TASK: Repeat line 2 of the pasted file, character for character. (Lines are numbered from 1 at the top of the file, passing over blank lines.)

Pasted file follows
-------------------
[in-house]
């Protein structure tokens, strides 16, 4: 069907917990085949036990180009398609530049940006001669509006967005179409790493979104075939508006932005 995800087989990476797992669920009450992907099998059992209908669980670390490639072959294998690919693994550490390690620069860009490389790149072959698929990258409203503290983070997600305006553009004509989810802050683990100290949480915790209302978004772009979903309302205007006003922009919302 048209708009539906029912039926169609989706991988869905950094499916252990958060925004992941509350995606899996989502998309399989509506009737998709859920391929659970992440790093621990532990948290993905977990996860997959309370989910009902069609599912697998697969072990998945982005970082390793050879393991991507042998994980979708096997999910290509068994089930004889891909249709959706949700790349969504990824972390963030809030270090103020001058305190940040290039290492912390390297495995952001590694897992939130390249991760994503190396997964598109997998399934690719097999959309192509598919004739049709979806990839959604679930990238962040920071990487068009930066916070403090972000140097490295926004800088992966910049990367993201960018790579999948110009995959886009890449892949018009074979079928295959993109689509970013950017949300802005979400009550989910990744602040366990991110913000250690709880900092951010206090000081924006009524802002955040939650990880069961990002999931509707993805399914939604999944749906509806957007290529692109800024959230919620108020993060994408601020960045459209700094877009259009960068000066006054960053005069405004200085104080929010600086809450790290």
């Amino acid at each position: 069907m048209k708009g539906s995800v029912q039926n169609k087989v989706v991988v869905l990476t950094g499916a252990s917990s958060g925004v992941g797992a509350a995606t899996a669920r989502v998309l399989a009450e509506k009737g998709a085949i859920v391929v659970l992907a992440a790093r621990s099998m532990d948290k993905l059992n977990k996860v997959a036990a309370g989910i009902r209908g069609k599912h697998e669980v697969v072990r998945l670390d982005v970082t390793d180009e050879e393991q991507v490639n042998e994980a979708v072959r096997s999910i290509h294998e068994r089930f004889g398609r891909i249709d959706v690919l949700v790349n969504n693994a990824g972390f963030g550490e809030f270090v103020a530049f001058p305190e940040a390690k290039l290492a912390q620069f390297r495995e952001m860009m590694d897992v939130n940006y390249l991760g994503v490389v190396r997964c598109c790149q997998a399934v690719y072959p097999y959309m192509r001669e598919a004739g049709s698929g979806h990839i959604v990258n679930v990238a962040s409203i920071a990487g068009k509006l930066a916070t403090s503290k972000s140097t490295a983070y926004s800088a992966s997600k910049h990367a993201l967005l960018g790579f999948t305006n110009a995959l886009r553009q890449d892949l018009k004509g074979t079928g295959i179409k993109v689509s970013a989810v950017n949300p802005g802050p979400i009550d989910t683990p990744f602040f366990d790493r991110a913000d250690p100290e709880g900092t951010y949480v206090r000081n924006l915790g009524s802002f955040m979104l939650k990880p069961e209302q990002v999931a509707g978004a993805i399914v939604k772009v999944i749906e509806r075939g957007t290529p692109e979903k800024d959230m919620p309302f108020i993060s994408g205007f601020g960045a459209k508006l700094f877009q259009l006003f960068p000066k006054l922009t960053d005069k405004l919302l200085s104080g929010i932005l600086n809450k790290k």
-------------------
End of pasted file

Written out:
């Protein structure tokens, strides 16, 4: 069907917990085949036990180009398609530049940006001669509006967005179409790493979104075939508006932005 995800087989990476797992669920009450992907099998059992209908669980670390490639072959294998690919693994550490390690620069860009490389790149072959698929990258409203503290983070997600305006553009004509989810802050683990100290949480915790209302978004772009979903309302205007006003922009919302 048209708009539906029912039926169609989706991988869905950094499916252990958060925004992941509350995606899996989502998309399989509506009737998709859920391929659970992440790093621990532990948290993905977990996860997959309370989910009902069609599912697998697969072990998945982005970082390793050879393991991507042998994980979708096997999910290509068994089930004889891909249709959706949700790349969504990824972390963030809030270090103020001058305190940040290039290492912390390297495995952001590694897992939130390249991760994503190396997964598109997998399934690719097999959309192509598919004739049709979806990839959604679930990238962040920071990487068009930066916070403090972000140097490295926004800088992966910049990367993201960018790579999948110009995959886009890449892949018009074979079928295959993109689509970013950017949300802005979400009550989910990744602040366990991110913000250690709880900092951010206090000081924006009524802002955040939650990880069961990002999931509707993805399914939604999944749906509806957007290529692109800024959230919620108020993060994408601020960045459209700094877009259009960068000066006054960053005069405004200085104080929010600086809450790290």